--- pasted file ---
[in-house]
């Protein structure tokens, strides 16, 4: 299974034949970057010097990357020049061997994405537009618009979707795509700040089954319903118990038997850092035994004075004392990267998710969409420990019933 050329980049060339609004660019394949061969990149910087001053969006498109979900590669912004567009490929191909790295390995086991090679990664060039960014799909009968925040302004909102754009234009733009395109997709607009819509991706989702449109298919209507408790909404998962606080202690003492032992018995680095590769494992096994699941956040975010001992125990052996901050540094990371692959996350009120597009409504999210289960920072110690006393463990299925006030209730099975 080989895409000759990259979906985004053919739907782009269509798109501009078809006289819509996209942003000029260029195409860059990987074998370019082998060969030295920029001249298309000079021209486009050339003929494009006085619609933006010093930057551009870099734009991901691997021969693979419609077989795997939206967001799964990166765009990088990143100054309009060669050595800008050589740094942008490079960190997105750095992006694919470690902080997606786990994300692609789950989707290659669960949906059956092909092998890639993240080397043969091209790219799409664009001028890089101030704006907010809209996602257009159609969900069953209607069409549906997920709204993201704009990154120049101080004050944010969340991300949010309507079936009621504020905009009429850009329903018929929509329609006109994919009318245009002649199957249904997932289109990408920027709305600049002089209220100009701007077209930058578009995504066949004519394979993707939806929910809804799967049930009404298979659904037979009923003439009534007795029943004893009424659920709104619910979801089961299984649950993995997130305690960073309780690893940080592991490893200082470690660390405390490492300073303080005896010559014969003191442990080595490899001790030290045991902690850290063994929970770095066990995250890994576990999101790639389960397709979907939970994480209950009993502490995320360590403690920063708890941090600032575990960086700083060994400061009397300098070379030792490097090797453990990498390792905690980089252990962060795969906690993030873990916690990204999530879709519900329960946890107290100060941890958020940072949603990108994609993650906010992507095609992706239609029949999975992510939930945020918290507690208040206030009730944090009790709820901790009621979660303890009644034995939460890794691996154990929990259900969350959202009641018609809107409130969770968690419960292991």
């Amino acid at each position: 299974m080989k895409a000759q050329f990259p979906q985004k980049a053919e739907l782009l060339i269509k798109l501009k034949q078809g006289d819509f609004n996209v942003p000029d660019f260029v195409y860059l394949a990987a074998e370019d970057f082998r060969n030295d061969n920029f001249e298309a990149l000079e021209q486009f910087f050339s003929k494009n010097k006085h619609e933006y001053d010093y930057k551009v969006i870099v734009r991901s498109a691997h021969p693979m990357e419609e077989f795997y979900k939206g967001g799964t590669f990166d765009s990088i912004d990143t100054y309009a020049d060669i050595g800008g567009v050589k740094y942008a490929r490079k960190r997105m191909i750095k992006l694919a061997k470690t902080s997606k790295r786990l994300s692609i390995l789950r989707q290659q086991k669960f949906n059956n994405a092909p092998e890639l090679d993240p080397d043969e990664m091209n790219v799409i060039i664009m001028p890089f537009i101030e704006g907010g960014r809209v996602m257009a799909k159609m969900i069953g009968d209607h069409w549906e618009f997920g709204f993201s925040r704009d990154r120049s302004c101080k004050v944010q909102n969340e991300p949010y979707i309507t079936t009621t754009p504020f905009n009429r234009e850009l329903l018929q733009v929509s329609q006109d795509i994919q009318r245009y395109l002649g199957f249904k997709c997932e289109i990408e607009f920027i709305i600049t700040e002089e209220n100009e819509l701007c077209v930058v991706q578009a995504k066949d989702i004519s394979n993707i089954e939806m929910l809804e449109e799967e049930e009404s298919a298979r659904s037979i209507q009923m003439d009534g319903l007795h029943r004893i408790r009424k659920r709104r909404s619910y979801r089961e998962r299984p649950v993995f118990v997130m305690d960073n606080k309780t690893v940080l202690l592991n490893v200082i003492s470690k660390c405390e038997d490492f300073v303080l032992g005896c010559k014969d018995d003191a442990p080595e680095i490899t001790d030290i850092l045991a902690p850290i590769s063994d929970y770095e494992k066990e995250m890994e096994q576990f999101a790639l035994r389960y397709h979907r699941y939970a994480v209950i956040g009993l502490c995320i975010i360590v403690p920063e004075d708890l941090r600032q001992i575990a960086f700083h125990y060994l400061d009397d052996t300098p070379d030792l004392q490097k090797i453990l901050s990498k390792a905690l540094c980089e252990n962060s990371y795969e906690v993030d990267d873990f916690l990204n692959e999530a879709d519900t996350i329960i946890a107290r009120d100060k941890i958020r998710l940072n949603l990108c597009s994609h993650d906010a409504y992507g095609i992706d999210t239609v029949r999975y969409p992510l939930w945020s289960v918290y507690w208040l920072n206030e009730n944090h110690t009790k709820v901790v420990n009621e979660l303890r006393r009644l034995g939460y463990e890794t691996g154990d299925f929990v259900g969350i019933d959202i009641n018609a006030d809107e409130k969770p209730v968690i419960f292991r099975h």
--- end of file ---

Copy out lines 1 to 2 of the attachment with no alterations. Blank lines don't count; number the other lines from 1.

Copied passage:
[in-house]
């Protein structure tokens, strides 16, 4: 299974034949970057010097990357020049061997994405537009618009979707795509700040089954319903118990038997850092035994004075004392990267998710969409420990019933 050329980049060339609004660019394949061969990149910087001053969006498109979900590669912004567009490929191909790295390995086991090679990664060039960014799909009968925040302004909102754009234009733009395109997709607009819509991706989702449109298919209507408790909404998962606080202690003492032992018995680095590769494992096994699941956040975010001992125990052996901050540094990371692959996350009120597009409504999210289960920072110690006393463990299925006030209730099975 080989895409000759990259979906985004053919739907782009269509798109501009078809006289819509996209942003000029260029195409860059990987074998370019082998060969030295920029001249298309000079021209486009050339003929494009006085619609933006010093930057551009870099734009991901691997021969693979419609077989795997939206967001799964990166765009990088990143100054309009060669050595800008050589740094942008490079960190997105750095992006694919470690902080997606786990994300692609789950989707290659669960949906059956092909092998890639993240080397043969091209790219799409664009001028890089101030704006907010809209996602257009159609969900069953209607069409549906997920709204993201704009990154120049101080004050944010969340991300949010309507079936009621504020905009009429850009329903018929929509329609006109994919009318245009002649199957249904997932289109990408920027709305600049002089209220100009701007077209930058578009995504066949004519394979993707939806929910809804799967049930009404298979659904037979009923003439009534007795029943004893009424659920709104619910979801089961299984649950993995997130305690960073309780690893940080592991490893200082470690660390405390490492300073303080005896010559014969003191442990080595490899001790030290045991902690850290063994929970770095066990995250890994576990999101790639389960397709979907939970994480209950009993502490995320360590403690920063708890941090600032575990960086700083060994400061009397300098070379030792490097090797453990990498390792905690980089252990962060795969906690993030873990916690990204999530879709519900329960946890107290100060941890958020940072949603990108994609993650906010992507095609992706239609029949999975992510939930945020918290507690208040206030009730944090009790709820901790009621979660303890009644034995939460890794691996154990929990259900969350959202009641018609809107409130969770968690419960292991």